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Intra-court appeal be abolished, says Senate body

December 31, 2015

ISLAMABAD: The Senate committee of the whole, an arrangement through which the entire upper house is turned into a panel, has recommended the abolition of the intra-court appeal remedy at the high court level.

The committee on Wednesday adopted a report on ‘Provision of Inexpensive and Speedy Justice’. The report will be laid before the upper house on Thursday or Friday.

The draft report was submitted for discussion on Dec 16. Following an open discussion, the committee approved the report before laying it before the upper house.

In addition to its recommendations on the civil justice system, the report also called for amendments to the Pakistan Penal Code (PPC), according to which a police official would be held responsible for reporting false information, and would be punished accordingly.

The report states that a mechanism for the protection of witnesses, prosecutors and judges should be designed, and the evidentiary value of confessional statements in terrorism cases should be enhanced.


With the abolition of the appeal burden on high court judges would reduce


The proposed abolition of the intra-court appeal remedy was the brainchild of legal experts, former senator S. M. Zafar and barrister Aitzaz Ahsan.

They claimed that abolishing the remedy would reduce the burden on high court judges, as well as the time needed for a matter to attain finality.

Under the judicial system an order by a civil judge attains finality when it is decided by the Supreme Court.

The order of a civil judge can be challenged before an additional district and sessions judge (ADSJ), then a district and sessions judge, then before a single member bench of the high court, after which a division bench would hear the same case, and an appeal against the division bench would be filed with the Supreme Court – where the matter would attain finality.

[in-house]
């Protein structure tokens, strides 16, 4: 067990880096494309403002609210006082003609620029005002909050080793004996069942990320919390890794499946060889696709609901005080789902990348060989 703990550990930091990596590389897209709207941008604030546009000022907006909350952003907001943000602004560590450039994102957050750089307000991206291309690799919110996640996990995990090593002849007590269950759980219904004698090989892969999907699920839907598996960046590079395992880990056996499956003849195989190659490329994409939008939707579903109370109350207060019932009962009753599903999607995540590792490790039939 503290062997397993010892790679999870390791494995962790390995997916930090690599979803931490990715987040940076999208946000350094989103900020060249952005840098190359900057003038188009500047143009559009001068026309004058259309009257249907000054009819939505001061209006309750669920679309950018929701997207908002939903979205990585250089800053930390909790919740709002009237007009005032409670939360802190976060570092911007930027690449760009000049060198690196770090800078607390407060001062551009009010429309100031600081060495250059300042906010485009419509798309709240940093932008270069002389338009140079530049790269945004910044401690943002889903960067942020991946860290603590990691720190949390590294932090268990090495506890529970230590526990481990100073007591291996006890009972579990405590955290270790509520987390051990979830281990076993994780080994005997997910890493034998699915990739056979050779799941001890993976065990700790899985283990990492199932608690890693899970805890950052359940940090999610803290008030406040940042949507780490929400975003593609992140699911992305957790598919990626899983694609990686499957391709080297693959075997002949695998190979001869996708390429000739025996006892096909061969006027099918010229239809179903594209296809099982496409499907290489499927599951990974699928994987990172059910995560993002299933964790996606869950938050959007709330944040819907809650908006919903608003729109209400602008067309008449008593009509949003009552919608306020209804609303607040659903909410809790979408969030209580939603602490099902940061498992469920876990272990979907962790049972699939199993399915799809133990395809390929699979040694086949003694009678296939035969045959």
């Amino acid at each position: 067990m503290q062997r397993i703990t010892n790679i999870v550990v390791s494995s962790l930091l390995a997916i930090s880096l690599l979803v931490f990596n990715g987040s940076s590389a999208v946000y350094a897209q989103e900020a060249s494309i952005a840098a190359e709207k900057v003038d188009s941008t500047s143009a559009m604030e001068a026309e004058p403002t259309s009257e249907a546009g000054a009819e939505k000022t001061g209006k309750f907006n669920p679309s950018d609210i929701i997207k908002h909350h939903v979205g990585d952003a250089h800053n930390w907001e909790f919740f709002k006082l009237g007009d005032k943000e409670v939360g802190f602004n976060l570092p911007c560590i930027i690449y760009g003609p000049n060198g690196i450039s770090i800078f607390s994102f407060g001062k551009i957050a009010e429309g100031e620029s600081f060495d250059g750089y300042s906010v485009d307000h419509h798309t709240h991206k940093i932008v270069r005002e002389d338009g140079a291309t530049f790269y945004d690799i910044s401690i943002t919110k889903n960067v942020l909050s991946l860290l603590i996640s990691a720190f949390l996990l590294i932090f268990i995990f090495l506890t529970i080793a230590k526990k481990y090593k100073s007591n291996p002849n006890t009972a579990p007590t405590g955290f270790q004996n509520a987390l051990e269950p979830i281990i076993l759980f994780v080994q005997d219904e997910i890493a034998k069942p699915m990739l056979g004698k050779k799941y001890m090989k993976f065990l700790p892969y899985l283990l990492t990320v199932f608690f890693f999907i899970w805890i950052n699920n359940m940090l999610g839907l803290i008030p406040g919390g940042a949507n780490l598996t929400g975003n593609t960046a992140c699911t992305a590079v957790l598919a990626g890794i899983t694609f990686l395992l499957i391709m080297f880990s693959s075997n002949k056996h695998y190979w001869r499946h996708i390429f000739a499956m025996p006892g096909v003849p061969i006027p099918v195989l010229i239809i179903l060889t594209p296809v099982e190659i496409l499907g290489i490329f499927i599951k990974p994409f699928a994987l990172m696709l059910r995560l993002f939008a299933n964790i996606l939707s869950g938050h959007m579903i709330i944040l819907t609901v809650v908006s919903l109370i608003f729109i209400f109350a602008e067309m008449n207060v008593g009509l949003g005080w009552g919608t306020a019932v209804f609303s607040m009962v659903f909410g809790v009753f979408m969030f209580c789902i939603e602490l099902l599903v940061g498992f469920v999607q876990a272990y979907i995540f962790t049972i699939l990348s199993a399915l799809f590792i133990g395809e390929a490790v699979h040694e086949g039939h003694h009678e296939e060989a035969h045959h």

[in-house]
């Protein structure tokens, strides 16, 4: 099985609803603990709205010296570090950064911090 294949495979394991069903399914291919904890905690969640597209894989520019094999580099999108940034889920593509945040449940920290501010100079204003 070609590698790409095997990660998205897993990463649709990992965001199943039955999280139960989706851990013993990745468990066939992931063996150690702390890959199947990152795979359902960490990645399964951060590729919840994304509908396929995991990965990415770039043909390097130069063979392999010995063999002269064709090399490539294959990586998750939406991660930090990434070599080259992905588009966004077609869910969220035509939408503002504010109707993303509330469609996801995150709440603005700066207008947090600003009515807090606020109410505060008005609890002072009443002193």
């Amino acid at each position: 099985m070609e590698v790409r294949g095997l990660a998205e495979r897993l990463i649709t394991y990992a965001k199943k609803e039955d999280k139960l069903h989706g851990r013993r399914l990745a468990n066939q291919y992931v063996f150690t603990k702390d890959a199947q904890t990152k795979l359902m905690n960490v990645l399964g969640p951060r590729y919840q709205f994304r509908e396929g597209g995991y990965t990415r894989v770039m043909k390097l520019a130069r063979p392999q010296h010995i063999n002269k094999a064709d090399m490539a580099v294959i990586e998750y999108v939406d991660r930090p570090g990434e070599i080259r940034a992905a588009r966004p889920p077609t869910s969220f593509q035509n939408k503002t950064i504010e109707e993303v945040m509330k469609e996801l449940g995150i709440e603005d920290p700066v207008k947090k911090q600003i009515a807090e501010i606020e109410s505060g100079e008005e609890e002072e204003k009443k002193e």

The committee also recommended an increase in the number of Supreme Court judges from 17 to 27.

According to the report, the number of judges has remained stagnant since 1997, and while the population of the country has increased since then (and now exceeds 191 million), the sanctioned strength of Supreme Court judges has remained the same.

A bill to increase the number of Supreme Court judges is attached to the report, which also points out that Article 176 of the Constitution requires that the number of judges of the court will be determined by an act of parliament.

In its bit to overhaul the civil justice system, the report has also suggested that a strict, two month deadline should be fixed for the filing of a reply after the first hearing of a case.

It states that a judge should conduct the preliminary scrutiny of a petition during its first hearing and should “pronounce a judgement within 30 days, failing which strict disciplinary action should be taken against the judge”.

The report observed that the police’s failure to submit a challan in time is a leading cause of delays in the disposal of criminal cases.

It recommends the submission of a challan in 14 days, and states that the submission of a challan after the statutory period should be treated as inefficiency on the part of the station house officer concerned.

The report has also proposed capacity building for investigation officers, prosecutors and judges of anti-terrorism courts, the formation of trained police forensic evidence collection units, and a mechanism for increased coordination between police and military-run intelligence agencies.

Published in Dawn, December 31st, 2015